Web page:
3. Membrane Transport Proteins
Membrane Transport proteins are very important in transporting metabolites and toxins across the cell membrane, and they have been implicated in several antibiotics and cancer resistance to medications. Although the mechanisms of some transport proteins have been elucidated in great detail, a large number of them still need to be. This is mainly due to requiring more protein qualities for biophysical and biochemical studies. This project will provide thermodynamics and kinetics of transport membrane proteins, which in turn provide insights into structural and functional changes induced when certain amino acids are removed or substituted. This information is critical in rational drug design and understanding pathogenesis. Membrane transport proteins that have shown some stability and are produced in large quantities will be set up for 2-D Electron crystallization and 3-D X-ray crystallization trials to obtain crystals for atomic resolution structure determination.
4. Synthetic Biology (Antimicrobial properties of natural peptides and engineered
genetically augmented polymers)
“Synthetic Biology can revolutionize major industries in bio-energy and biotechnology in the UK. If we develop this exciting area to its full potential, there are fantastic opportunities in sectors such as biofuel and medical care that are largely untapped. This roadmap positions the UK as a leader in global synthetic biology, which presents significant growth and employment opportunities.” Minister for Universities and Science, David Willetts. Please download more details about the roadmap below.
This multidisciplinary research involves gene design and construction and applied protein design that will help to control and create protein interaction networks. I am mainly interested in genetically augmented sequence-controlled polymers to develop and program intracellular interaction networks. Sequence-controlled macromolecules have significant applications in nanomedicine and can provide vital information on the relationship among primary, secondary, and tertiary structures of proteins or polymers. The research project involves introducing coding information into polymers and incorporating unnatural amino acid sequences into proteins.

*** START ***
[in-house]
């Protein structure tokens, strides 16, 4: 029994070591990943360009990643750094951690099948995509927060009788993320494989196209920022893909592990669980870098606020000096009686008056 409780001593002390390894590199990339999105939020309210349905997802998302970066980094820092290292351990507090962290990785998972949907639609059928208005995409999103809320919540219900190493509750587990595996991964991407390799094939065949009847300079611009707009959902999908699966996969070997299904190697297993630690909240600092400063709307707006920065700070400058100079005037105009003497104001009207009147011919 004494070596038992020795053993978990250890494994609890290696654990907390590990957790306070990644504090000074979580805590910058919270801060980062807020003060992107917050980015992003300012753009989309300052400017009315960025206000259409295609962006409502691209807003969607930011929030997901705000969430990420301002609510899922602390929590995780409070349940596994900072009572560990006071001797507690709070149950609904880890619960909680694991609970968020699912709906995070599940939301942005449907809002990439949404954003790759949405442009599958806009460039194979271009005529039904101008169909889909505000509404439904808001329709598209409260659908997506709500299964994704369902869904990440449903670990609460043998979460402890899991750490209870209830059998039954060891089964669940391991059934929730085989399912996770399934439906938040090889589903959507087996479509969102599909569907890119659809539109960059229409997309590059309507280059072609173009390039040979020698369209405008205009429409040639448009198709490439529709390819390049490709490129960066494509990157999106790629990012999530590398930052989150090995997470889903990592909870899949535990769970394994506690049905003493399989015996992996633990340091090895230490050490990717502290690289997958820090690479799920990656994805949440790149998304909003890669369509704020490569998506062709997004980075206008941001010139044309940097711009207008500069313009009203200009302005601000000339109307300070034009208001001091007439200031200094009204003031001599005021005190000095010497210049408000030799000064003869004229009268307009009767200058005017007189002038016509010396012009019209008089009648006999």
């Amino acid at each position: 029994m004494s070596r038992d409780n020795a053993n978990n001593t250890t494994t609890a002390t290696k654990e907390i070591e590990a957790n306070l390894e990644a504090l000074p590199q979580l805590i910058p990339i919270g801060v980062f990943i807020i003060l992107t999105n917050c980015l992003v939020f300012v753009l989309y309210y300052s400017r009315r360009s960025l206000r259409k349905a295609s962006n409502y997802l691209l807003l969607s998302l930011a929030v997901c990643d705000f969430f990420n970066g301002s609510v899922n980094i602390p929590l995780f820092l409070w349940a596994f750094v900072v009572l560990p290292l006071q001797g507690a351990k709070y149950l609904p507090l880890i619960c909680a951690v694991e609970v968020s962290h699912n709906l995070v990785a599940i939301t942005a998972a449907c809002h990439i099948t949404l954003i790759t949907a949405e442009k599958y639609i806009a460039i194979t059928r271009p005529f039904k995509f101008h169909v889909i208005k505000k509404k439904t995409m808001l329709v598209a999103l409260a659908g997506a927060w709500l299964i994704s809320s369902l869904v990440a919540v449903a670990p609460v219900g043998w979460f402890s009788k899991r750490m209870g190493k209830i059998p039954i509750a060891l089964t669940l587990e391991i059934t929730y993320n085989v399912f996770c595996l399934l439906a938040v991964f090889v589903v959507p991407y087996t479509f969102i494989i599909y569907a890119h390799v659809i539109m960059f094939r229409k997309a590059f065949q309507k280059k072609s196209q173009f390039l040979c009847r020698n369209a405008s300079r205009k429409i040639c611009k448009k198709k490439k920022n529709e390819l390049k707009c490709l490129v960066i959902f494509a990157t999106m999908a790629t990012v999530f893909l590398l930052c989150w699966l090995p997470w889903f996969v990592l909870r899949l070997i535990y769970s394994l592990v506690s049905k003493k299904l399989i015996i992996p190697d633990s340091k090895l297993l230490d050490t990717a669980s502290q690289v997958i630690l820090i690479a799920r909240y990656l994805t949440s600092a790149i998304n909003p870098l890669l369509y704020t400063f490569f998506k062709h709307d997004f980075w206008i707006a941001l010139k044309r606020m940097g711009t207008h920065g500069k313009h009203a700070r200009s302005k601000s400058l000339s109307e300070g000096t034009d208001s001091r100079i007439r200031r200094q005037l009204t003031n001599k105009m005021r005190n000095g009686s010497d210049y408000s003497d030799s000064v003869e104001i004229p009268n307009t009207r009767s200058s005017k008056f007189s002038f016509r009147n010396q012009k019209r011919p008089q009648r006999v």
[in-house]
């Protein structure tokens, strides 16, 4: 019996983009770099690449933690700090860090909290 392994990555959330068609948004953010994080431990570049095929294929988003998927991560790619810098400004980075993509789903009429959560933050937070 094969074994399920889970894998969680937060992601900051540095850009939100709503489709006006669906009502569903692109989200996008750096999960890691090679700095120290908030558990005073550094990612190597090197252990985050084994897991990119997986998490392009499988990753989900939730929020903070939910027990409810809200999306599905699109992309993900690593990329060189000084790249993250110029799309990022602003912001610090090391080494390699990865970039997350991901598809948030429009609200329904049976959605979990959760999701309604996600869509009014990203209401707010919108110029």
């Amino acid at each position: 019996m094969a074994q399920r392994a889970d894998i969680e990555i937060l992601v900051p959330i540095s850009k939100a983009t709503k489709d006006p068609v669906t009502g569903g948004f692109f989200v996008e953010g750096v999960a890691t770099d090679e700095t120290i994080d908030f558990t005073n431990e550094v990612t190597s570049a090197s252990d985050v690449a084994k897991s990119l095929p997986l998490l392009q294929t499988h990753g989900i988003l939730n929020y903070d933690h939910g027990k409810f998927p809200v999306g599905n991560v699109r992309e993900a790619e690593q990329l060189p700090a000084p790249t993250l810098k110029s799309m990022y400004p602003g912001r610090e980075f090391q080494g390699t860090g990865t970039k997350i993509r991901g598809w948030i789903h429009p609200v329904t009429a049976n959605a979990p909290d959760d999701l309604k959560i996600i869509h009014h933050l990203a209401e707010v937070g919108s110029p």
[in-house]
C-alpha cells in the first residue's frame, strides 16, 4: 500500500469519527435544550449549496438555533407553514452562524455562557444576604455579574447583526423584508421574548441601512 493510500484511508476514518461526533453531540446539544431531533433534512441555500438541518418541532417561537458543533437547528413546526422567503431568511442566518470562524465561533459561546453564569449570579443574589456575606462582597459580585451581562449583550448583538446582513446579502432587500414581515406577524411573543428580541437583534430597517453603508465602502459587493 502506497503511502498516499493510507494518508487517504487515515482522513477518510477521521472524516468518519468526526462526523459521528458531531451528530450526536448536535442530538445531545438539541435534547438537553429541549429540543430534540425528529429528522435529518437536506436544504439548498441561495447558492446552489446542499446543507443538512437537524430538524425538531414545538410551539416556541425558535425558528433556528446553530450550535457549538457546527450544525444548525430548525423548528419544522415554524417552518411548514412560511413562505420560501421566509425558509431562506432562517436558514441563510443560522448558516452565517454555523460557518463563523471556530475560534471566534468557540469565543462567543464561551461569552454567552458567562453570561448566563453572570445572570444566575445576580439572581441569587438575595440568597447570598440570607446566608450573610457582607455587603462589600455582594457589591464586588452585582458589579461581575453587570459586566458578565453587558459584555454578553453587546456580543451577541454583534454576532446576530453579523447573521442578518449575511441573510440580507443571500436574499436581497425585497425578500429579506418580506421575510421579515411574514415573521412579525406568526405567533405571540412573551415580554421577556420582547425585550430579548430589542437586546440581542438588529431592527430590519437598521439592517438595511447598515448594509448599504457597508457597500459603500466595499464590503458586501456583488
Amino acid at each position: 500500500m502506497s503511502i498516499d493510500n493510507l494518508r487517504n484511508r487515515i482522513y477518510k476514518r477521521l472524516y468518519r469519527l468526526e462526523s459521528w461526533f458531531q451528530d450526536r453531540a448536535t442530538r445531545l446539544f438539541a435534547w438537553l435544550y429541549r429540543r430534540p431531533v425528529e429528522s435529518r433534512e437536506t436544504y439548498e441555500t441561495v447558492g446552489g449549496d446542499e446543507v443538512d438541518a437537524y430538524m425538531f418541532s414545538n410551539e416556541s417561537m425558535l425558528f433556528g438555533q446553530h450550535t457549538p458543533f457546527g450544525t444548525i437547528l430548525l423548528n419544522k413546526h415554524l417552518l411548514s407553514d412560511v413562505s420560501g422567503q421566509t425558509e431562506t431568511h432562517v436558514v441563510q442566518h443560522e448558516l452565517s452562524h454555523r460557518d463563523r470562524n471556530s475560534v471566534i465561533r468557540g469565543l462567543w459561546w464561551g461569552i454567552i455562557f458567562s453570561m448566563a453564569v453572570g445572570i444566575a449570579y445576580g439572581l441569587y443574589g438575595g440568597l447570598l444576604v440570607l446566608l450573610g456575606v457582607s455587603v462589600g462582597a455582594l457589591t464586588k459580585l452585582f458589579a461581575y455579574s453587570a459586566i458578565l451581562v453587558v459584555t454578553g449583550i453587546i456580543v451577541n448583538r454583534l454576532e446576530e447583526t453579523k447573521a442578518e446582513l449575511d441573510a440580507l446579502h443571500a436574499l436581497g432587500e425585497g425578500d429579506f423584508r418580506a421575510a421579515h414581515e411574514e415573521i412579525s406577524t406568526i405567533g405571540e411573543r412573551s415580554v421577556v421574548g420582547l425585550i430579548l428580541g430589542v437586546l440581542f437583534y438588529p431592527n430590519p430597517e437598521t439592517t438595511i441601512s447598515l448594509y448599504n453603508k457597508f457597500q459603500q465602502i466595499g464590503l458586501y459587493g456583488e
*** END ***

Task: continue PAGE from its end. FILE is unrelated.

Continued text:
5. Molecular Mechanisms of Antimicrobial Peptides
Antimicrobial peptides are part of innate immunity and are found in all living organisms. They target bacteria, viruses, fungi, and cancer cells. The molecular mechanisms of most of these peptides need to be better understood. Antimicrobial peptides contact the target organisms through the biological membrane. With an increase in antibiotic resistance of major pathogens since the 1980s, antimicrobial peptides are in the pipeline to become the next-generation biopharmaceuticals. Indeed some people have resorted to using viruses to fight bacteria infections since the resistance worsens worldwide. Some antimicrobial peptides disrupt the membrane, while others have intracellular targets. Those with intracellular targets must be transported across the membrane by ATP-binding cassette transporters. This project will try to elucidate the molecular mechanisms of antimicrobial peptides and their transporters. It will also provide details of interactions between the antimicrobial peptides and the lipid bilayer. Some antimicrobial peptides have already reached the market, and many more are in the pipeline in major pharmaceutical companies. Enfuvirtide, currently marketed as Fuzeon (Roche), is a biomimetic peptide that inhibits HIV.
The above studies will be approached using molecular biology, biochemical and biophysical methods in collaboration with other research groups. Some of these methods are recombinant DNA technology, gel electrophoresis, SDS-PAGE, gene design and construction, western blotting, DNA sequencing, affinity, ion exchange and size exclusion chromatography, circular dichroism, radiolabeling, site-direct mutagenesis, absorption spectroscopy, mass spectroscopy, ITC, transmission electron microscopy, peptide mass fingerprinting, X-ray crystallography, fluorescence spectroscopy, solid-state NMR, bioinformatics, cDNA synthesis, transport assays, membrane protein reconstitution in liposomes, single particle analysis, etc.